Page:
The git community is working to triage an apparent ransomware attack that hit user accounts on GitHub, GitLab, and Atlassian Bitbucket.
The attack was initially discovered on May 2. Reports suggested that the attack targeted accounts with weak passwords.
According to a blog post released today by the three organizations, the attacker used automated means to take over repositories linked to those accounts. The attacker appeared to have removed the contents of the repositories and left a message that the content would be returned if the account holder paid a 0.1 Bitcoin ransom.
The organizations noted that compromised accounts were accessed by the attacker gleaning legitimate credentials that were either weak or through a third-party platform. One of those third-party systems was found to also be host to the attack, which the git repositories were able to lock down, though ongoing scans found account compromises were continuing up to May 10.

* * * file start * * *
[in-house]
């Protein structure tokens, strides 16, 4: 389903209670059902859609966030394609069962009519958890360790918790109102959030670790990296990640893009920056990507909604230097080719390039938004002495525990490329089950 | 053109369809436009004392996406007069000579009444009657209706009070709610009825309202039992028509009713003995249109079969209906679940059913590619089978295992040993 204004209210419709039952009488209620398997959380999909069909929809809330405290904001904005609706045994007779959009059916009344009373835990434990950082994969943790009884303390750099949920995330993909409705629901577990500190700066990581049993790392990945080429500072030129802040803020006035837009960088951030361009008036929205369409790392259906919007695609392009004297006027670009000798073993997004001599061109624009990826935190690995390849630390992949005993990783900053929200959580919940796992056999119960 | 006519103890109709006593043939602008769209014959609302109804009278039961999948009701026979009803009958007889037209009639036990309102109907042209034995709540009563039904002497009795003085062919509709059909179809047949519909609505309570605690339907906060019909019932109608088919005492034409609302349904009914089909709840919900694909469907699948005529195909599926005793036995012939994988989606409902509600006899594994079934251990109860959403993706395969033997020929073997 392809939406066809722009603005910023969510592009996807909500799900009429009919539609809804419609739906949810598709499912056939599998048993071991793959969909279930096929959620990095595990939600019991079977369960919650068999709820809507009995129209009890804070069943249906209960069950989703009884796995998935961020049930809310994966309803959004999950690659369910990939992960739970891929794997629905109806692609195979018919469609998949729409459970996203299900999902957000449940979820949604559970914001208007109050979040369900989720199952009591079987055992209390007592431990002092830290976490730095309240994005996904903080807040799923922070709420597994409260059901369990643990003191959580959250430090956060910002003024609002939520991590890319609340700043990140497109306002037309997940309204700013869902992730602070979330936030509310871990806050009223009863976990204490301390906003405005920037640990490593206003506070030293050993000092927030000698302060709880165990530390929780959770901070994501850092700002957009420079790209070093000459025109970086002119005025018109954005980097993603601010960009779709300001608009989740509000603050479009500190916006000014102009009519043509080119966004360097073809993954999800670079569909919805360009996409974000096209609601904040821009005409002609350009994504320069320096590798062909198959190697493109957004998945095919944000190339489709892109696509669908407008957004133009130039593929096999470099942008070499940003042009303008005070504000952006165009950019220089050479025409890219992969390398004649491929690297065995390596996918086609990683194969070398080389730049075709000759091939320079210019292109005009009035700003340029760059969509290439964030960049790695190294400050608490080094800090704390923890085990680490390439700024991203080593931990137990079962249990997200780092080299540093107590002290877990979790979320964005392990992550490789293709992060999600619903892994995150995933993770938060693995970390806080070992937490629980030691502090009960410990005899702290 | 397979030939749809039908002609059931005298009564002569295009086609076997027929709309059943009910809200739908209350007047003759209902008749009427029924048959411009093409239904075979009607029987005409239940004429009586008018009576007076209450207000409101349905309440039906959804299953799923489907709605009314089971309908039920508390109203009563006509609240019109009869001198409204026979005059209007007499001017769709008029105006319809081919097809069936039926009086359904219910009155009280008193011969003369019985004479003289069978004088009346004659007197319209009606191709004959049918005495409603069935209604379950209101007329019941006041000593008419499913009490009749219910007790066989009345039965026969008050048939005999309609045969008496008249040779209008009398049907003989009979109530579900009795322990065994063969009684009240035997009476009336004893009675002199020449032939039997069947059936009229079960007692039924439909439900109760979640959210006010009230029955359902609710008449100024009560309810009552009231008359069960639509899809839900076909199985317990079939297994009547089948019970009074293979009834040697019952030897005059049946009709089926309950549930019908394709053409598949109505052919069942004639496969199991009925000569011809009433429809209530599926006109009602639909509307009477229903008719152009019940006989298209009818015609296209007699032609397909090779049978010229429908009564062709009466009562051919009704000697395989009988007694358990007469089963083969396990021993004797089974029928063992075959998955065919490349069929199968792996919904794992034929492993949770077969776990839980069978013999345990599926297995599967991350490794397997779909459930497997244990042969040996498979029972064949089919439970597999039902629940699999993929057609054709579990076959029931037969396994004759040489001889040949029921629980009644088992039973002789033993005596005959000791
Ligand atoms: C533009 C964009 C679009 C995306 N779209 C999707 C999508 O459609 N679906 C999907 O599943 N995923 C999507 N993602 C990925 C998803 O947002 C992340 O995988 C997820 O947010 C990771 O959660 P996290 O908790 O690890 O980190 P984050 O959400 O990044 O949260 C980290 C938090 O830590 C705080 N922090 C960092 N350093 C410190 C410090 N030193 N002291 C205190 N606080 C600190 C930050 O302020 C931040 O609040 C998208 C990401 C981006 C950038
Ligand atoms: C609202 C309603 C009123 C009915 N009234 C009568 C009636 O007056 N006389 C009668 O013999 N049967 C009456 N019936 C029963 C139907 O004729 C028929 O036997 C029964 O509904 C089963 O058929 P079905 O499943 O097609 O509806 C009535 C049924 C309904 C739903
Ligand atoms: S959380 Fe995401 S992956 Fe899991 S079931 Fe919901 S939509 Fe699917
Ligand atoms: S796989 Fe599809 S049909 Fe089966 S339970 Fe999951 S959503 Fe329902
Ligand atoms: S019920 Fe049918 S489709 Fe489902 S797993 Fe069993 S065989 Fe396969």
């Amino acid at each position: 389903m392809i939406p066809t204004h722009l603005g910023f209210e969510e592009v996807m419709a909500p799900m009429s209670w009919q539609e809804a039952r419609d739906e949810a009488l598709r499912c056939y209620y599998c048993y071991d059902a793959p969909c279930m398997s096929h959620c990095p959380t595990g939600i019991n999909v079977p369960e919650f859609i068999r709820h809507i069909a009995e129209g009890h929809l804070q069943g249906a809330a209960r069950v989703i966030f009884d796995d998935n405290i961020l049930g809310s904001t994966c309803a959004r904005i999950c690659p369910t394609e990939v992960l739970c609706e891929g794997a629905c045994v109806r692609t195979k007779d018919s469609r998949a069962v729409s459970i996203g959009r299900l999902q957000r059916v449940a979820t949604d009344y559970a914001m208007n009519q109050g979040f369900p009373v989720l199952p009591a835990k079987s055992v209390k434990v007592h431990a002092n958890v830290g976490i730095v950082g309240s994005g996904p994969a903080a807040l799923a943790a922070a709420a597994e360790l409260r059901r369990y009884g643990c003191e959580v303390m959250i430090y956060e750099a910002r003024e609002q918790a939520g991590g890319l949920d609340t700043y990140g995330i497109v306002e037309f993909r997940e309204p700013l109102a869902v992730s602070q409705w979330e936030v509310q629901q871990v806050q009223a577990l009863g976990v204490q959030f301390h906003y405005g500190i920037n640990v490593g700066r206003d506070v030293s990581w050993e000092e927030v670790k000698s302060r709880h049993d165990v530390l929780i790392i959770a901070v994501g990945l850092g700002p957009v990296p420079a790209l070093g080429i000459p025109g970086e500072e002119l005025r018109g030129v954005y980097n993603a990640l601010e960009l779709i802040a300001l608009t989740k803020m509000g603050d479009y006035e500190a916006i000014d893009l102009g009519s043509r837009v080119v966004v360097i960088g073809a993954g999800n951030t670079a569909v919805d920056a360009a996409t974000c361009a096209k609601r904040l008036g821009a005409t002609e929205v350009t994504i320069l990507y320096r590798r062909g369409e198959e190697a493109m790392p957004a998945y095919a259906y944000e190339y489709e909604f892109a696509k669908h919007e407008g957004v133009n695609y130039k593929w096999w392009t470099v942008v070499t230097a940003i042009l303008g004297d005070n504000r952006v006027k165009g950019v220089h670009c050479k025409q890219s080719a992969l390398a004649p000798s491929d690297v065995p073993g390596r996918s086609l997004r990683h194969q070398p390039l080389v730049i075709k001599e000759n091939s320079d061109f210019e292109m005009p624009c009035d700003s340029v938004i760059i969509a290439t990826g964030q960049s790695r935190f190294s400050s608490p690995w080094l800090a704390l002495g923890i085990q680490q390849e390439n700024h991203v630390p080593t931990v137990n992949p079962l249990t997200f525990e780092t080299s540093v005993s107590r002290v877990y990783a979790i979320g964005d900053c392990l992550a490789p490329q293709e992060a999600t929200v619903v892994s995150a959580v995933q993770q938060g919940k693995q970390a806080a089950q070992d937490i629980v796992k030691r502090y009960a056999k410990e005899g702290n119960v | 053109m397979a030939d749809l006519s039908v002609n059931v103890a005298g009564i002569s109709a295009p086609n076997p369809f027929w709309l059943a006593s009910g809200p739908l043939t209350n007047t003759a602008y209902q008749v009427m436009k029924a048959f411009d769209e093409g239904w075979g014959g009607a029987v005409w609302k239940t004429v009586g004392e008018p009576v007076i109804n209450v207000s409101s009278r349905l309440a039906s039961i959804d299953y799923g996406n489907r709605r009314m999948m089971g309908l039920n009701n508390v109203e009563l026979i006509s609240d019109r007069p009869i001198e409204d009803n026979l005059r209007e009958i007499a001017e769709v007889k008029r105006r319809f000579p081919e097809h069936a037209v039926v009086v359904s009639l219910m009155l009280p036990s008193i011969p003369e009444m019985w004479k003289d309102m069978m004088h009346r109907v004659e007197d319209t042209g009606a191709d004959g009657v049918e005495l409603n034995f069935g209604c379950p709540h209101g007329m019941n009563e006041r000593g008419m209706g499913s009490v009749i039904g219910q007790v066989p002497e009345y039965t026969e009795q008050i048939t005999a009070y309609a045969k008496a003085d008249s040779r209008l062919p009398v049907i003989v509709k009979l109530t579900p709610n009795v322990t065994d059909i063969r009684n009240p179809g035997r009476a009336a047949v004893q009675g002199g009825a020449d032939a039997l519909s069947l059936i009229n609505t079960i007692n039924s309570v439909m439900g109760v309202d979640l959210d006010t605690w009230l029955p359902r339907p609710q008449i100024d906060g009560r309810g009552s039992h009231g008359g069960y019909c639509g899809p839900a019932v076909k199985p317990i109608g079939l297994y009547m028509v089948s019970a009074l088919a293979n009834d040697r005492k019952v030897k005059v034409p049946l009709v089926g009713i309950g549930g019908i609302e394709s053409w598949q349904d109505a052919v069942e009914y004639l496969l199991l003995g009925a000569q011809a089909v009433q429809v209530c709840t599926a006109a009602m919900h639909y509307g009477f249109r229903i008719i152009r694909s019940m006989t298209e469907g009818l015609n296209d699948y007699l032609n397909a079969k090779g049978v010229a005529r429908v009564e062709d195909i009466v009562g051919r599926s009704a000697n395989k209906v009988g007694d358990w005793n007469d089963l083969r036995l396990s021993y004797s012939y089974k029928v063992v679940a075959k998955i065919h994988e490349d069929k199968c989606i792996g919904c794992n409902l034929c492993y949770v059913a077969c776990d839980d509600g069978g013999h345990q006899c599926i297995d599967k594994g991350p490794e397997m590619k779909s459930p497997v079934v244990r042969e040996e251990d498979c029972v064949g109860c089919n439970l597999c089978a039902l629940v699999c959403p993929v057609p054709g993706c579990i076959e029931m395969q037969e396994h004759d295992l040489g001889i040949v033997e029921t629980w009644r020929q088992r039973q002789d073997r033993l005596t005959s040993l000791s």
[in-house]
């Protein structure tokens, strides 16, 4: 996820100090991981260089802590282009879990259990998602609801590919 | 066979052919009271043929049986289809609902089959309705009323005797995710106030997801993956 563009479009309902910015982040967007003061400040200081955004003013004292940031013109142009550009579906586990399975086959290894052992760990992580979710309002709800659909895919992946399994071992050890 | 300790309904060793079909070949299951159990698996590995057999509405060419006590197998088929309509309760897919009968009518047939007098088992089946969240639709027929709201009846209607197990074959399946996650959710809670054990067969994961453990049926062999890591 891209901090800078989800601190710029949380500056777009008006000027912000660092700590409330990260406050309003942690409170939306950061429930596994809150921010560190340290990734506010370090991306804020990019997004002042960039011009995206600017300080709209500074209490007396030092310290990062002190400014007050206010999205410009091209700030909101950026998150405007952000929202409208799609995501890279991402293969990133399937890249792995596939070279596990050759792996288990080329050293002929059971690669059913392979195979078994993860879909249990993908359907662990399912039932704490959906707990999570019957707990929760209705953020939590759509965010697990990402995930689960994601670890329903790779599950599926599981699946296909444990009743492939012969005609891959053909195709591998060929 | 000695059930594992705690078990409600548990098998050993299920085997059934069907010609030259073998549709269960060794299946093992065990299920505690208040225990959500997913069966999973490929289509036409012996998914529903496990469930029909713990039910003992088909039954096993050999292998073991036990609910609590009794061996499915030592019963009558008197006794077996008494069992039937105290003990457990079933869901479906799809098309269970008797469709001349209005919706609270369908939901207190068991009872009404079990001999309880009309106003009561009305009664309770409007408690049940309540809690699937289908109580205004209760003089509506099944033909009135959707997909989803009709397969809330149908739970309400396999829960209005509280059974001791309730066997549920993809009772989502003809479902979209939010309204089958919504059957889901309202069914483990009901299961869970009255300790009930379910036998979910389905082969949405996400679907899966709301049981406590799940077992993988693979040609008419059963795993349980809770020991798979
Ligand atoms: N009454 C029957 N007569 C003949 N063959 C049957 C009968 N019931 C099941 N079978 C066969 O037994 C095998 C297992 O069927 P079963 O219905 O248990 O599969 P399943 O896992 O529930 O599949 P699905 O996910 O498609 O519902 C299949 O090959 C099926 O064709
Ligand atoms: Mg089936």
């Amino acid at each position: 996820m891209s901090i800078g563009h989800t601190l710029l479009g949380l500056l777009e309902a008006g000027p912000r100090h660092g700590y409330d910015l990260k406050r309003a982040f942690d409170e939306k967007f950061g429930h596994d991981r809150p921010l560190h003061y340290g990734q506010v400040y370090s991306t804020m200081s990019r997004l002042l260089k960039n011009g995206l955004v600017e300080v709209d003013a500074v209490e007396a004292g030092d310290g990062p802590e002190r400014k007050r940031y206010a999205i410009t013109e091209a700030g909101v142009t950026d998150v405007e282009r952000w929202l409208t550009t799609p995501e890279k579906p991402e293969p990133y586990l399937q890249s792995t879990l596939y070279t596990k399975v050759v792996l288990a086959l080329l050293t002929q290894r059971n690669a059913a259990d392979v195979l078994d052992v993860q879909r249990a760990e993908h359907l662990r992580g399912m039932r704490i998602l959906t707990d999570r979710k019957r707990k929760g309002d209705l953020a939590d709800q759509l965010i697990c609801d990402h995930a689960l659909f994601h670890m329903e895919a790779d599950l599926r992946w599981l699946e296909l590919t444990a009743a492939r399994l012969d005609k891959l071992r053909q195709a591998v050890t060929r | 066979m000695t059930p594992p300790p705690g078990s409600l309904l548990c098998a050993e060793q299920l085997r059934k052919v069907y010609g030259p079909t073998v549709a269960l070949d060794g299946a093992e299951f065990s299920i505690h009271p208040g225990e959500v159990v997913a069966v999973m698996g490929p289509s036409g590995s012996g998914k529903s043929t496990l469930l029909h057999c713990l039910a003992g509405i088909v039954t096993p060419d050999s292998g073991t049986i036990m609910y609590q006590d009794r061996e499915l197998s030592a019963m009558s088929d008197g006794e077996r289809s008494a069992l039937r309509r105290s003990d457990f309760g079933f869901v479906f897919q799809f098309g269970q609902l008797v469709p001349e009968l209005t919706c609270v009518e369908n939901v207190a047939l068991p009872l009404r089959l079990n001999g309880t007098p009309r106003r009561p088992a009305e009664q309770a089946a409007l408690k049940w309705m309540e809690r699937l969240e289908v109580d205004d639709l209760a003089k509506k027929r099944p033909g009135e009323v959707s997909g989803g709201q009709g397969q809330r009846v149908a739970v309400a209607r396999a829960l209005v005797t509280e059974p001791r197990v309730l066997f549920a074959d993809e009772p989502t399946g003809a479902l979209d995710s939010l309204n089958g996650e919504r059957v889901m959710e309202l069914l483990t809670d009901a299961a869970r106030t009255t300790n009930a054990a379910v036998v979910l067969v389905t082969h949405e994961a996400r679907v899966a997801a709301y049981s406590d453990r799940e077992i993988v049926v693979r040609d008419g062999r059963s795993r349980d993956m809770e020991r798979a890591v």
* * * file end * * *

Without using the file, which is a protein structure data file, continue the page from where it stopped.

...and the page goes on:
Kathy Wang, director of security at GitLab, noted in a statement that impacted content should be retrievable.
“We believe that no data has been lost, unless the owner/maintainer of the repository did not have a local copy and the GitLab copy was the only one,” Wang noted. “In some cases, repository files were changed. After updating account credentials, we recommend making use of ‘git’ commands to restore your repository to its previous state.”
The git operators provided instructions on how to track down the hidden content.
Git repositories are online platforms where users can create software projects, offering management of code and a collaboration channel. They are often used by open source developers as a way to broaden collaboration on specific projects.
The companies have also been active in bolstering their positions in the development process by integrating deeper continuous integration/continuous development (CI/CD) features.